Temporal Stability of Seagrass Extent, Leaf Area, and Carbon Storage in St. Joseph Bay, Florida: a Semi-automated Remote Sensing Analysis
Lebrasse, M. C., Schaeffer, B. A., Coffer, M. M., Whitman, P. J., Zimmerman, R. C., Hill, V. J., … Osburn, C. L. (2022, March 15). ESTUARIES AND COASTS.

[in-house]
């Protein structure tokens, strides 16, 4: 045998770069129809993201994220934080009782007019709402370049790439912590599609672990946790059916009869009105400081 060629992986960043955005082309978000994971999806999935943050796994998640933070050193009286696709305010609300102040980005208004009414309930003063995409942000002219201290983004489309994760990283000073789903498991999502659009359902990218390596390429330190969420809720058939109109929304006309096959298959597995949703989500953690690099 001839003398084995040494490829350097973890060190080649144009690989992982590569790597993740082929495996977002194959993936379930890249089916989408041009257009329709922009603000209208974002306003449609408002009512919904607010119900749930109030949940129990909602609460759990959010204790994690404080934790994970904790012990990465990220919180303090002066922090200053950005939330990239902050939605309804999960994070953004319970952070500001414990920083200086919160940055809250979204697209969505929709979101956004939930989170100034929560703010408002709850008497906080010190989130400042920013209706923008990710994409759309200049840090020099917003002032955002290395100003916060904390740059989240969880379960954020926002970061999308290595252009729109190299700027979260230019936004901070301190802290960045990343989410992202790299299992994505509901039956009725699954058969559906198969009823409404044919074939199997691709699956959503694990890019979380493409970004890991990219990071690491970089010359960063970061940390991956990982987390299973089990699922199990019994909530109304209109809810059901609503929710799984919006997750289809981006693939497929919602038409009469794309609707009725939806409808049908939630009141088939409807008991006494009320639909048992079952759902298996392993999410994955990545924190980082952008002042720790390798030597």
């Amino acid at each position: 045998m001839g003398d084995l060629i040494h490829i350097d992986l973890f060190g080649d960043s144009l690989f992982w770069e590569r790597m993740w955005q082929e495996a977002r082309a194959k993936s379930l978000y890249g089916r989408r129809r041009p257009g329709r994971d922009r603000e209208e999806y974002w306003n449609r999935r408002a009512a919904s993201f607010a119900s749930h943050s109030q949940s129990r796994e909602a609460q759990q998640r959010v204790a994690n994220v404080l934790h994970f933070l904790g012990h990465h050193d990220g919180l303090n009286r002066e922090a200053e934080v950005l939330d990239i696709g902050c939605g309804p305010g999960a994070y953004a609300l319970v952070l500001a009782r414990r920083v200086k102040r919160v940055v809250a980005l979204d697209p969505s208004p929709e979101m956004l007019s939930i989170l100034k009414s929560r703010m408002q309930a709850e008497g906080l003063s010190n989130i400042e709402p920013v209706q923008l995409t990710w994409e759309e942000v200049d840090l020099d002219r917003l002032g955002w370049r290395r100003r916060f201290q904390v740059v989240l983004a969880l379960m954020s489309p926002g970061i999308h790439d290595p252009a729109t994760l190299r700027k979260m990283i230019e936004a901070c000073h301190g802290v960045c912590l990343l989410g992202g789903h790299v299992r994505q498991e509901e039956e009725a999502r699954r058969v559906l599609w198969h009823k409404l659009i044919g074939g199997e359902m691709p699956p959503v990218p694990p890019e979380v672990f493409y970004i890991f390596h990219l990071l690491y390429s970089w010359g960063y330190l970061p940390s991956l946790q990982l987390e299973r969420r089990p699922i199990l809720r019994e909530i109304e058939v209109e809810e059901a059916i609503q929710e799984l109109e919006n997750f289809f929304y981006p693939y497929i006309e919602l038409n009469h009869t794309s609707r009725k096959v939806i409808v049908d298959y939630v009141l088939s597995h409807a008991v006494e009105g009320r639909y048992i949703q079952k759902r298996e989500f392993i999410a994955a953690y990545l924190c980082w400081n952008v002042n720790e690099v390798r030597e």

Abstract Seagrasses are globally recognized for their contribution to blue carbon sequestration. However, accurate quantification of their carbon storage capacity remains uncertain due, in part, to an incomplete inventory of global seagrass extent and assessment of its temporal variability. Furthermore, seagrasses are undergoing significant decline globally, which highlights the urgent need to develop change detection techniques applicable to both the scale of loss and the spatial complexity of coastal environments. This study applied a deep learning algorithm to a 30-year time series of Landsat 5 through 8 imagery to quantify seagrass extent, leaf area index (LAI), and belowground organic carbon (BGC) in St. Joseph Bay, Florida, between 1990 and 2020. Consistent with previous field-based observations regarding stability of seagrass extent throughout St. Joseph Bay, there was no temporal trend in seagrass extent (23 ± 3 km 2 , τ = 0.09, p = 0.59, n = 31), LAI (1.6 ± 0.2, τ = -0.13, p = 0.42, n = 31), or BGC (165 ± 19 g C m −2 , τ = - 0.01, p = 0.1, n = 31) over the 30-year study period. There were, however, six brief declines in seagrass extent between the years 2004 and 2019 following tropical cyclones, from which seagrasses recovered rapidly. Fine-scale interannual variability in seagrass extent, LAI, and BGC was unrelated to sea surface temperature or to climate variability associated with the El Niño-Southern Oscillation or the North Atlantic Oscillation. Although our temporal assessment showed that seagrass and its belowground carbon were stable in St. Joseph Bay from 1990 to 2020, forecasts suggest that environmental and climate pressures are ongoing, which highlights the importance of the method and time series presented here as a valuable tool to quantify decadal-scale variability in seagrass dynamics. Perhaps more importantly, our results can serve as a baseline against which we can monitor future change in seagrass communities and their blue carbon.